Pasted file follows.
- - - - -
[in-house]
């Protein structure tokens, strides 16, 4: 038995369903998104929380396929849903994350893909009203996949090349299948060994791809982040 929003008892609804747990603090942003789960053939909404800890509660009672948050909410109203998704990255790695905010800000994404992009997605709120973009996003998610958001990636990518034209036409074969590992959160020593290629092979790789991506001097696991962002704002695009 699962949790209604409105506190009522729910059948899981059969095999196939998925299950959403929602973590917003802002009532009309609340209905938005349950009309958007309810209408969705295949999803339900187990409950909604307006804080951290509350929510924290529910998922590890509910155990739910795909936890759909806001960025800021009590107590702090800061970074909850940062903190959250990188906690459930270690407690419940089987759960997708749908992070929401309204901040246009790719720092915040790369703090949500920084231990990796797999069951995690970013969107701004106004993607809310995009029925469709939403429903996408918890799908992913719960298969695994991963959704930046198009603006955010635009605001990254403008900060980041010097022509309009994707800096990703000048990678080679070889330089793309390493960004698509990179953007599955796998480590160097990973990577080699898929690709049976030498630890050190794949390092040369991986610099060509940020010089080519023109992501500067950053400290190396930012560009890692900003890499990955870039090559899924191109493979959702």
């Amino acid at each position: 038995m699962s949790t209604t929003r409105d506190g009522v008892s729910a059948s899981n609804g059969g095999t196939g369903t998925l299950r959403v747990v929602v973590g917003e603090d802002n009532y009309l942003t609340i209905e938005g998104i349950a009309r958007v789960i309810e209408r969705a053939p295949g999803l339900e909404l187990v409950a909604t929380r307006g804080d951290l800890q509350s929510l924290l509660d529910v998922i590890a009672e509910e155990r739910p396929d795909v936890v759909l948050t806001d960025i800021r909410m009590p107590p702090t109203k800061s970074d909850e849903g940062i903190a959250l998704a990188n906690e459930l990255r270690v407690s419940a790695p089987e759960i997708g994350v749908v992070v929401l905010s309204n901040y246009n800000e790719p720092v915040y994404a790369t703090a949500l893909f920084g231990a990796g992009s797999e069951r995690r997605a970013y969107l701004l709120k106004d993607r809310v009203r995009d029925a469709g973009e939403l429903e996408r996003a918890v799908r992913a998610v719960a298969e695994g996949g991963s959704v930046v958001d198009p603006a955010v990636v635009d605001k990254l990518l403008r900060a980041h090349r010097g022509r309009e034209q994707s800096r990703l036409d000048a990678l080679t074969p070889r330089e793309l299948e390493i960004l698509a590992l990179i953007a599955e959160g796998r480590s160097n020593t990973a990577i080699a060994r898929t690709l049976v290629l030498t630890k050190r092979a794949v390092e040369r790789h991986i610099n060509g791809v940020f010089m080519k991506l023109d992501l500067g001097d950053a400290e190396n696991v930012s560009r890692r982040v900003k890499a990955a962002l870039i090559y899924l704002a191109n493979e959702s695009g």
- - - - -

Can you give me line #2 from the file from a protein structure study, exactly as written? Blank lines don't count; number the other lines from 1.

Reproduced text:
């Protein structure tokens, strides 16, 4: 038995369903998104929380396929849903994350893909009203996949090349299948060994791809982040 929003008892609804747990603090942003789960053939909404800890509660009672948050909410109203998704990255790695905010800000994404992009997605709120973009996003998610958001990636990518034209036409074969590992959160020593290629092979790789991506001097696991962002704002695009 699962949790209604409105506190009522729910059948899981059969095999196939998925299950959403929602973590917003802002009532009309609340209905938005349950009309958007309810209408969705295949999803339900187990409950909604307006804080951290509350929510924290529910998922590890509910155990739910795909936890759909806001960025800021009590107590702090800061970074909850940062903190959250990188906690459930270690407690419940089987759960997708749908992070929401309204901040246009790719720092915040790369703090949500920084231990990796797999069951995690970013969107701004106004993607809310995009029925469709939403429903996408918890799908992913719960298969695994991963959704930046198009603006955010635009605001990254403008900060980041010097022509309009994707800096990703000048990678080679070889330089793309390493960004698509990179953007599955796998480590160097990973990577080699898929690709049976030498630890050190794949390092040369991986610099060509940020010089080519023109992501500067950053400290190396930012560009890692900003890499990955870039090559899924191109493979959702």